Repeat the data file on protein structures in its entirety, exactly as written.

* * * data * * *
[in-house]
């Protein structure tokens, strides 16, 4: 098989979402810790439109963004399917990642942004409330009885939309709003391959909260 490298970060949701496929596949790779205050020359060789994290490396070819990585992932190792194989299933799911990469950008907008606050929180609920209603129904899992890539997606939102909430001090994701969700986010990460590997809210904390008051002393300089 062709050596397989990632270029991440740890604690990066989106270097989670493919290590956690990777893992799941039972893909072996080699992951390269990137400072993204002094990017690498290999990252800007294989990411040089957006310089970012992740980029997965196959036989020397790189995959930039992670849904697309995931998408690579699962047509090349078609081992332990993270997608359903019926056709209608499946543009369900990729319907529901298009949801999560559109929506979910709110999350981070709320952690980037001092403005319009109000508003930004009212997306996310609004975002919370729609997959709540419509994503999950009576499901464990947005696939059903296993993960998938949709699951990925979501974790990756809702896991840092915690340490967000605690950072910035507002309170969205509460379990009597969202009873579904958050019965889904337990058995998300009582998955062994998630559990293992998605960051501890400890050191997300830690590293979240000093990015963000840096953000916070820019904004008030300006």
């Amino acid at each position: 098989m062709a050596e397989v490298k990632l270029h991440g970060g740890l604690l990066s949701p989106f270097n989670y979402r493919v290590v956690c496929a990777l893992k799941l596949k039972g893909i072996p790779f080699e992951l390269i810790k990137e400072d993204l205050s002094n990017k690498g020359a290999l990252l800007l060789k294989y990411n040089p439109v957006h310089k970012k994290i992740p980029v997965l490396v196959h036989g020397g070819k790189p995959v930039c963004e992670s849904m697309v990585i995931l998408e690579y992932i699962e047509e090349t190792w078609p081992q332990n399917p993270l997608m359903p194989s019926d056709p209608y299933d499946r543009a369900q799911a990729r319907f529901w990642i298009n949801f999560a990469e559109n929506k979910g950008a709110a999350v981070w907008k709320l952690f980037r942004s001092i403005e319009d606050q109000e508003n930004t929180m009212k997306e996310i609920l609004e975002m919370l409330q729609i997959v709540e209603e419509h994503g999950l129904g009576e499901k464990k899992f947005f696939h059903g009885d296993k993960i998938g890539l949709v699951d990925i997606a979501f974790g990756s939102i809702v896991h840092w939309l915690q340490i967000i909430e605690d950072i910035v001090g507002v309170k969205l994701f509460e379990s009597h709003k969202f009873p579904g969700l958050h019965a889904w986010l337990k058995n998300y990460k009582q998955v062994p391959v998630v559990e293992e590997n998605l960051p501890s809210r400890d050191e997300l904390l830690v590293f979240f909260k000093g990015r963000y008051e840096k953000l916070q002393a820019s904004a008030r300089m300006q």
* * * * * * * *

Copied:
[in-house]
């Protein structure tokens, strides 16, 4: 098989979402810790439109963004399917990642942004409330009885939309709003391959909260 490298970060949701496929596949790779205050020359060789994290490396070819990585992932190792194989299933799911990469950008907008606050929180609920209603129904899992890539997606939102909430001090994701969700986010990460590997809210904390008051002393300089 062709050596397989990632270029991440740890604690990066989106270097989670493919290590956690990777893992799941039972893909072996080699992951390269990137400072993204002094990017690498290999990252800007294989990411040089957006310089970012992740980029997965196959036989020397790189995959930039992670849904697309995931998408690579699962047509090349078609081992332990993270997608359903019926056709209608499946543009369900990729319907529901298009949801999560559109929506979910709110999350981070709320952690980037001092403005319009109000508003930004009212997306996310609004975002919370729609997959709540419509994503999950009576499901464990947005696939059903296993993960998938949709699951990925979501974790990756809702896991840092915690340490967000605690950072910035507002309170969205509460379990009597969202009873579904958050019965889904337990058995998300009582998955062994998630559990293992998605960051501890400890050191997300830690590293979240000093990015963000840096953000916070820019904004008030300006």
């Amino acid at each position: 098989m062709a050596e397989v490298k990632l270029h991440g970060g740890l604690l990066s949701p989106f270097n989670y979402r493919v290590v956690c496929a990777l893992k799941l596949k039972g893909i072996p790779f080699e992951l390269i810790k990137e400072d993204l205050s002094n990017k690498g020359a290999l990252l800007l060789k294989y990411n040089p439109v957006h310089k970012k994290i992740p980029v997965l490396v196959h036989g020397g070819k790189p995959v930039c963004e992670s849904m697309v990585i995931l998408e690579y992932i699962e047509e090349t190792w078609p081992q332990n399917p993270l997608m359903p194989s019926d056709p209608y299933d499946r543009a369900q799911a990729r319907f529901w990642i298009n949801f999560a990469e559109n929506k979910g950008a709110a999350v981070w907008k709320l952690f980037r942004s001092i403005e319009d606050q109000e508003n930004t929180m009212k997306e996310i609920l609004e975002m919370l409330q729609i997959v709540e209603e419509h994503g999950l129904g009576e499901k464990k899992f947005f696939h059903g009885d296993k993960i998938g890539l949709v699951d990925i997606a979501f974790g990756s939102i809702v896991h840092w939309l915690q340490i967000i909430e605690d950072i910035v001090g507002v309170k969205l994701f509460e379990s009597h709003k969202f009873p579904g969700l958050h019965a889904w986010l337990k058995n998300y990460k009582q998955v062994p391959v998630v559990e293992e590997n998605l960051p501890s809210r400890d050191e997300l904390l830690v590293f979240f909260k000093g990015r963000y008051e840096k953000l916070q002393a820019s904004a008030r300089m300006q």